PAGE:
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We even went to see the Archibald Prize (which was amazing, by the way).
We had dinner with my Auntie and Cousin and had a lovely time.


I think I ate more French pastries in those 3 days then when I was actually in Paris. Wild.


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But I had a really good time, and I was so lucky with my flights, I missed most of the ash cloud chaos.

We went to all the trendy suburbs, and I taught my Mum all about Hipsters, and I bought lots of vintage clothes.

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I am glad to be home, though.

Have you been on vacation recently?
I can't wait until my next holidays. I'm going to spend the next 4 months organising something fun.

Wednesday, June 15, 2011

Peanut-butter choc-chip cream-cheese cookies.

peanut butter choc chip cookies

I'm going through a cookie phase.

I've mentioned before that I go through phases of liking things. Lucky for everyone around me, it's a phase they can all appreciate.

peanut butter choc chip cookies

And besides, if you give freshly baked cookies to your friends, they like you more.

Or so I've heard.

peanut butter choc chip cookies

peanut butter choc chip cookies

Especially when the cookies are full of dark chocolate and peanut butter. I don't think I need to tell you how good this combination is. I'm sure you know it already. But if you don't, you should make some of these.
I think they'll even turn the least-peanut-butter-liking person into a peanut-butter-liking person. Truth.

peanut butter choc chip cookies

peanut butter choc chip cookies

I changed the original recipe a bit. I know, I'm a rebel.
I swapped butter for cream cheese because I wanted to use some left over cream cheese that I had. I wasn't sure how it would work, but it worked great. You could taste the cream cheese before the cookies were cooked, but after, I couldn't really taste it.
I used half a block of dark chocolate, chopped up so that some bits were really big and chunky and some bits were really small. They were also great.
I've also changed all the measurements into weights, rather than cups. Because it makes less washing up for me, and lets face it, that's a good thing.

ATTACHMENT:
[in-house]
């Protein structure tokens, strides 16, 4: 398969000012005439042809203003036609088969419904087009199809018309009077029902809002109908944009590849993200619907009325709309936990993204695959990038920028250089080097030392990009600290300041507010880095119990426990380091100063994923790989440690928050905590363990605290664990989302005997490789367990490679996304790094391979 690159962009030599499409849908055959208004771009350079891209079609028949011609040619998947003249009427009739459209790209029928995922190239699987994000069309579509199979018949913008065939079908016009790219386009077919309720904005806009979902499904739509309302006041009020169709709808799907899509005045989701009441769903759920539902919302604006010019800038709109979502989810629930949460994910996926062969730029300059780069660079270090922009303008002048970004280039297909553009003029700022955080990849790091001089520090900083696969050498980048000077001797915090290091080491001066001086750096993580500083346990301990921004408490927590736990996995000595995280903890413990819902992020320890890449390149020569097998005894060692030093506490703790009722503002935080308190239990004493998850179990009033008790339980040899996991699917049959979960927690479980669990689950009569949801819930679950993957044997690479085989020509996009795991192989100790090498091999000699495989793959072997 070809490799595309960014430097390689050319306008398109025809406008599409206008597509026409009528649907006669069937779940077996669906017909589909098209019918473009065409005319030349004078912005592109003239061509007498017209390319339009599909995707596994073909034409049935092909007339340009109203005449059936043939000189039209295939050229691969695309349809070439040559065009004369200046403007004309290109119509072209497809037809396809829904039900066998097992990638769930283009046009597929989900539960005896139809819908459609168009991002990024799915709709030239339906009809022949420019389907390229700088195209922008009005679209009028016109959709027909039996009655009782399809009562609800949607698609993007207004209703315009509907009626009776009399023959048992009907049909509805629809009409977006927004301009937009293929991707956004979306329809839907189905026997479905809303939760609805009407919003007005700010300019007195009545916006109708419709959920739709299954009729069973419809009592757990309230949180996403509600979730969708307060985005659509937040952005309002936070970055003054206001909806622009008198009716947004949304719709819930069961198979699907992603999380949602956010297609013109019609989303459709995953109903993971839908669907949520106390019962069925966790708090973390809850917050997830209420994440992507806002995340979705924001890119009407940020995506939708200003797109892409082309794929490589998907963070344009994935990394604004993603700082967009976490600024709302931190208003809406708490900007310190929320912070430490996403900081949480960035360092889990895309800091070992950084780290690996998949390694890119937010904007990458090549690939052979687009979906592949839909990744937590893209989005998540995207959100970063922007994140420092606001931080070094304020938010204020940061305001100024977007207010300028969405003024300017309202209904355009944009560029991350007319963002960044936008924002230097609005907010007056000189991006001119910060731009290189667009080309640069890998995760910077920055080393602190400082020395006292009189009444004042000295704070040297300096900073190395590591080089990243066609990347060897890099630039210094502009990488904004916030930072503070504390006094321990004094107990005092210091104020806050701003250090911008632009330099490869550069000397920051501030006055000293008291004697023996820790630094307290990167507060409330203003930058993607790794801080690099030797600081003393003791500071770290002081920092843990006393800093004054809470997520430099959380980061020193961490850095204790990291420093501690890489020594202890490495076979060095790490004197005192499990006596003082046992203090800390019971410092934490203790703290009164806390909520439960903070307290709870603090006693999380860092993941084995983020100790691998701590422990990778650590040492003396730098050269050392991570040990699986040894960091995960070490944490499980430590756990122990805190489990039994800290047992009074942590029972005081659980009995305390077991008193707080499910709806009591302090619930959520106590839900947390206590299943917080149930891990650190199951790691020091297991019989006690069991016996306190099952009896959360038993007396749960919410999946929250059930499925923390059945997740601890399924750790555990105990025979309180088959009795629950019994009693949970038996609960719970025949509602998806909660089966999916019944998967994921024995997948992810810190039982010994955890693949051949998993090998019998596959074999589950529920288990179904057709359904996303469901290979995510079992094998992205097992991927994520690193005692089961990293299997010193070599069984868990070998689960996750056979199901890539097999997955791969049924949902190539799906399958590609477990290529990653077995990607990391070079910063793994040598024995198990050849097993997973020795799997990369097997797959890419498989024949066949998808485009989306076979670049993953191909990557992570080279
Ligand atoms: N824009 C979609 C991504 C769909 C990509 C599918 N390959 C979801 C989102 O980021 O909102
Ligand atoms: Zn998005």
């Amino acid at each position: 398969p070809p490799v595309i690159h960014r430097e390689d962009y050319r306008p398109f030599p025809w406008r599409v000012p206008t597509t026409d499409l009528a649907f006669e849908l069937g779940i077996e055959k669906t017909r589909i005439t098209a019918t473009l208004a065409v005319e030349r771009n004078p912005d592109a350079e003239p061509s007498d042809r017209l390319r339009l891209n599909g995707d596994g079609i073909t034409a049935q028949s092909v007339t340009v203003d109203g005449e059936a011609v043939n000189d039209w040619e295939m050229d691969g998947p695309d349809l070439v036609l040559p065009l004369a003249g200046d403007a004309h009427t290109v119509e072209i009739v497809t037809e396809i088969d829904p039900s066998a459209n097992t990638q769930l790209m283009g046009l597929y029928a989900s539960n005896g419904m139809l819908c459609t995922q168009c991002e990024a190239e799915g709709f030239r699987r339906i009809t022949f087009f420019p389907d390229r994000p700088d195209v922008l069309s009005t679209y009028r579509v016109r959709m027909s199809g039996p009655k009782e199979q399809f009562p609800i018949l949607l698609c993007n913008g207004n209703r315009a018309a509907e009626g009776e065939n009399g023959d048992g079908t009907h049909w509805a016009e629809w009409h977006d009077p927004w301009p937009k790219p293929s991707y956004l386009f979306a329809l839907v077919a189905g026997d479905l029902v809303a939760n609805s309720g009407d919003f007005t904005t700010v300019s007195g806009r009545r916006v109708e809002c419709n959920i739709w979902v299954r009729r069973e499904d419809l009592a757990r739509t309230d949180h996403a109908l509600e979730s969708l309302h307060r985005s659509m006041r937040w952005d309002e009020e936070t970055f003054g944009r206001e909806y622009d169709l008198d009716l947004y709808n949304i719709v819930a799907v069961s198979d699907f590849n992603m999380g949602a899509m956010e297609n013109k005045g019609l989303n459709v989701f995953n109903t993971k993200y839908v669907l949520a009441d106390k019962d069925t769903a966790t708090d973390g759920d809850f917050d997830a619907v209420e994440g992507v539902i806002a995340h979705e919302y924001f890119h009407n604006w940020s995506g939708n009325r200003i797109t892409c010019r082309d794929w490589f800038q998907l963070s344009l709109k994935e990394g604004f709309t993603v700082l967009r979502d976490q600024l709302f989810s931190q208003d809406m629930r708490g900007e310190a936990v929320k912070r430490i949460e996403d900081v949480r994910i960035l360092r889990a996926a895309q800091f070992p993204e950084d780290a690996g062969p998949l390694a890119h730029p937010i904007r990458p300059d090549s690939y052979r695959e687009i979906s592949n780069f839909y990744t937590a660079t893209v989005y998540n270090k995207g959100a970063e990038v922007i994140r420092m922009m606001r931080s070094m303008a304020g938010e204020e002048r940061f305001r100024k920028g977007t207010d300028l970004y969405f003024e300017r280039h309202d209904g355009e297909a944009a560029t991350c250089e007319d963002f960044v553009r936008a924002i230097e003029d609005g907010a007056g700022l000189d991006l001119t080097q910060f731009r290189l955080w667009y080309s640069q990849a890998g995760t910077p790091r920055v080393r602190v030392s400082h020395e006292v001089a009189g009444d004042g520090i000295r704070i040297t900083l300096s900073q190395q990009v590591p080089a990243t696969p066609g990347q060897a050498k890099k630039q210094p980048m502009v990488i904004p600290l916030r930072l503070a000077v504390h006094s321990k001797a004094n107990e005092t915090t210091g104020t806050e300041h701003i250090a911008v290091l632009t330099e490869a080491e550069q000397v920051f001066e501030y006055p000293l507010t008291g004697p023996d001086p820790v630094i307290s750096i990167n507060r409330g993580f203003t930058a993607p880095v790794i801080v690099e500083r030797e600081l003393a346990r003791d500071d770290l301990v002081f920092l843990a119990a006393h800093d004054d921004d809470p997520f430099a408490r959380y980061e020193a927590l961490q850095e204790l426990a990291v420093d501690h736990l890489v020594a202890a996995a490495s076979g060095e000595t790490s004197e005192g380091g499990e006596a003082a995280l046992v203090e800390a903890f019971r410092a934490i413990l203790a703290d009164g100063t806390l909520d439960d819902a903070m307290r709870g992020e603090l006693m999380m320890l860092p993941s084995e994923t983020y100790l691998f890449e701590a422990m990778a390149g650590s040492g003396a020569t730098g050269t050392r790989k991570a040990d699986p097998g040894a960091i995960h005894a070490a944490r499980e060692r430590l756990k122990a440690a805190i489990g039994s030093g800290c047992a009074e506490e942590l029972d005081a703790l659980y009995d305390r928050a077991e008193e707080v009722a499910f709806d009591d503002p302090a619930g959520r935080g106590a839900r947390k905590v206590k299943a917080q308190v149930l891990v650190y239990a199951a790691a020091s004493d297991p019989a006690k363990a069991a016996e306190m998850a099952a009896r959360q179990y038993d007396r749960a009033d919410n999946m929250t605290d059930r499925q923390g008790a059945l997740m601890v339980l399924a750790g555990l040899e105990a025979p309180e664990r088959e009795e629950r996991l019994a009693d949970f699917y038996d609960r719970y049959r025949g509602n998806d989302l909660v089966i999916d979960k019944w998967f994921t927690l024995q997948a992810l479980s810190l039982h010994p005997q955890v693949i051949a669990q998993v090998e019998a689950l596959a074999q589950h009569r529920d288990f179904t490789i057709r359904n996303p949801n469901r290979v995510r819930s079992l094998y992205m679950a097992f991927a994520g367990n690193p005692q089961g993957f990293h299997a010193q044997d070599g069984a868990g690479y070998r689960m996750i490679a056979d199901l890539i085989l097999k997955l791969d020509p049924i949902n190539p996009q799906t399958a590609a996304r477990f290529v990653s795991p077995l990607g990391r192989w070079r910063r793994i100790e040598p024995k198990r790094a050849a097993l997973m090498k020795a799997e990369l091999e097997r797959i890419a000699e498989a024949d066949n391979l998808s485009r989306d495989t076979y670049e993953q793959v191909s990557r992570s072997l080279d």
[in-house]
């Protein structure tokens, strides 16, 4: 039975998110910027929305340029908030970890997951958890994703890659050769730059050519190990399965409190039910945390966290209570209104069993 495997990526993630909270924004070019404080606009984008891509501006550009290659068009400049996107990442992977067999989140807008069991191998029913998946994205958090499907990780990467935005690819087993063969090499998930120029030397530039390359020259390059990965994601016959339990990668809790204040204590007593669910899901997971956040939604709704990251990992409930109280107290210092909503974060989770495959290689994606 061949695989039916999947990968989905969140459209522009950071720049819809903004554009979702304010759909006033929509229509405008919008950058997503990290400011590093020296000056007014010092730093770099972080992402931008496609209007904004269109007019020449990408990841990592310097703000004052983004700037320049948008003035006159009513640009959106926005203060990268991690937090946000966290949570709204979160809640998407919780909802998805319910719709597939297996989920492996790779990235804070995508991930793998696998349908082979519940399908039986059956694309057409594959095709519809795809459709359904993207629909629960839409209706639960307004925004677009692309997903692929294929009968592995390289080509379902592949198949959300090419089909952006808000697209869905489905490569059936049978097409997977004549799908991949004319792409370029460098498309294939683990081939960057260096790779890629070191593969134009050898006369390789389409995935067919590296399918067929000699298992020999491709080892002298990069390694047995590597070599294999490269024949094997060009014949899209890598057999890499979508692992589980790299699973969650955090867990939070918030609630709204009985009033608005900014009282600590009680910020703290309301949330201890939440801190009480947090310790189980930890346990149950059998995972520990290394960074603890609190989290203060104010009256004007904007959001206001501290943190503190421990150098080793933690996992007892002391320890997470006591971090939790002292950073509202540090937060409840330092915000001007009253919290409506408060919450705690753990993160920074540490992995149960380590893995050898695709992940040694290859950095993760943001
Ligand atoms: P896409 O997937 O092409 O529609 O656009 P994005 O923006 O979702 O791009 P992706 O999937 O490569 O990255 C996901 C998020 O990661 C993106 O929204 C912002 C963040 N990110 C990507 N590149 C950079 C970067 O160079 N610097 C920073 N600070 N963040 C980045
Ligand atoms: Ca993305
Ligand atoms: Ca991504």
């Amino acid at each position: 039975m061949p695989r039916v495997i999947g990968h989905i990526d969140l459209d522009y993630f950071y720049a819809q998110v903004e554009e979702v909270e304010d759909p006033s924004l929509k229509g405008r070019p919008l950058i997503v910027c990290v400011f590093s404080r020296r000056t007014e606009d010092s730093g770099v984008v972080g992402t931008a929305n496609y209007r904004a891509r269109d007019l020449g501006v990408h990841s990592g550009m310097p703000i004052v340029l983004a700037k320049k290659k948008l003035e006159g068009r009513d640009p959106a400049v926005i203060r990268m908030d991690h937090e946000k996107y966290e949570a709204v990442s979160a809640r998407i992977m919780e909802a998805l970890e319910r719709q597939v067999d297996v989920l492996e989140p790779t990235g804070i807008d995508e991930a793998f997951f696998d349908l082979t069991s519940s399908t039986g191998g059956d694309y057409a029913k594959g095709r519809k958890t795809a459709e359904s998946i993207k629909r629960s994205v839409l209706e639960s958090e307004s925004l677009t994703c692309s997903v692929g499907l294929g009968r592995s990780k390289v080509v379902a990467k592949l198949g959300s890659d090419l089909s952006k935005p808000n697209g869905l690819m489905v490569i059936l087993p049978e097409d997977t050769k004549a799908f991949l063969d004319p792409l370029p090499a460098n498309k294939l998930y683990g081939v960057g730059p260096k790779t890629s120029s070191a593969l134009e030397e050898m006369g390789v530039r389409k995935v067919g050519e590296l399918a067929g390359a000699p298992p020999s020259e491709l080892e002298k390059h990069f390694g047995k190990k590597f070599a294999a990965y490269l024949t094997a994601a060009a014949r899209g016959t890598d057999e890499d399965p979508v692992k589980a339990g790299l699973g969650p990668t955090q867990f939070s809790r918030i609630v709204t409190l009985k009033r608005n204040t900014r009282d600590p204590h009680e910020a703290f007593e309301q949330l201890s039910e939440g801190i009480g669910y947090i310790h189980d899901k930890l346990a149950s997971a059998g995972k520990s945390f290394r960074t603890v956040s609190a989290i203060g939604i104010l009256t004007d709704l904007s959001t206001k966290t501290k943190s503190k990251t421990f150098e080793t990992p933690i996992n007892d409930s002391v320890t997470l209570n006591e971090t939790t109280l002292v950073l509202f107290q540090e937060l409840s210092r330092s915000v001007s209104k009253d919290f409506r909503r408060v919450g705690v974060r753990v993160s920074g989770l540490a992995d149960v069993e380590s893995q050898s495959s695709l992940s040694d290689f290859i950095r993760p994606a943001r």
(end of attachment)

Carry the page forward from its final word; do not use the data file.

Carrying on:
peanut butter choc chip cookies

Peanut-Butter Choc-Chip Cream-Cheese Cookies.
Adapted from Smitten Kitchen
Makes about 28 cookies


110g (4oz) cream cheese
1 cup peanut butter (8oz)
250g (8oz) sugar
1 egg
1 tbsp milk
1 tsp vanilla
150g (5oz) plain flour
3/4 tsp baking powder
1/2 tsp baking soda
1/4 tsp salt
1/2 cup dark chocolate, chopped (about half a block)

Preheat oven to 175C. Line two baking trays.
Beat cream cheese and peanut butter in a large bowl. Beat until smooth.
Mix in sugar.
Add egg and mix well.
Beat in milk and vanilla, followed by dry ingredients.
Fold in the chopped chocolate.
Roll tbsp sized balls of batter and place on lined trays. (Optional: You can roll these balls in sugar before baking them. I found this unnecessary).
Flatten the balls down slightly and bake for 10-12 mins. They'll be quite soft still when they come out of the oven, but you don't want to overcook them.

Thursday, June 9, 2011

Chocolate brownie cookies.

brownie cookies

It's no secret that I love brownies. I'd like to say that this obsession started when I was a little girl, but when I was little, I didn't like chocolate.
 I don't remember when I decided that brownies were my favourite chocolate thing, but they are. Brent loves them, too (we're so compatible!). There are not many things that he requests that I make. But brownies are one of them.

Unfortunately for him, he works all day and I'm on holidays. At home. On the couch. Watching Buffy and reading lots and lots of books. So he didn't get to eat many of these delicious, chewy cookies.

brownie cookies

These cookies are exactly like a brownie. I'd even go so far as saying that I like them better. They're my new favourite thing. They're chewy and soft in the middle and crispy and cracked on the top and around the edge. I actually thought they were a bit sweet though. Weird. A half cup is the proper amount of sugar to use, but if you, like me, prefer your cookies a bit less sweet, you can reduce the sugar.

I knew even before I made them that they would be great. So I only made half a batch - the amount that I've given you. But if you think that you have more self control around delicious, chewy, chocolatey things than I do, go ahead and make a whole batch.

I dare you.

brownie cookies

Brownie Cookies.
Adapted from Joy The Baker
Makes about 12 cookies.

120g dark chocolate, chopped
1 1/2 tbsp unsalted butter
1/4-1/2 cup sugar
1 egg
1/2 tsp instant coffee
1/2 tsp vanilla
1/2 cup plain flour
1/4 tsp baking powder
pinch salt
optional: 2 rows dark chocolate chopped small, or 1/2 cup choc chips

Melt the chocolate and butter in a metal bowl set over simmering water.
In a large bowl, beat the sugar and egg with a spoon until frothy.
Pour in the chocolate, and stir in the rest of the ingredients.
Fold in the chopped chocolate, if using.
Stick the bowl in the freezer for 10 mins (in the meantime, you can wash the dishes. You probably should do this before the cookies are done and you sit down to eat them all).
Preheat oven to 170C and line 2 baking trays.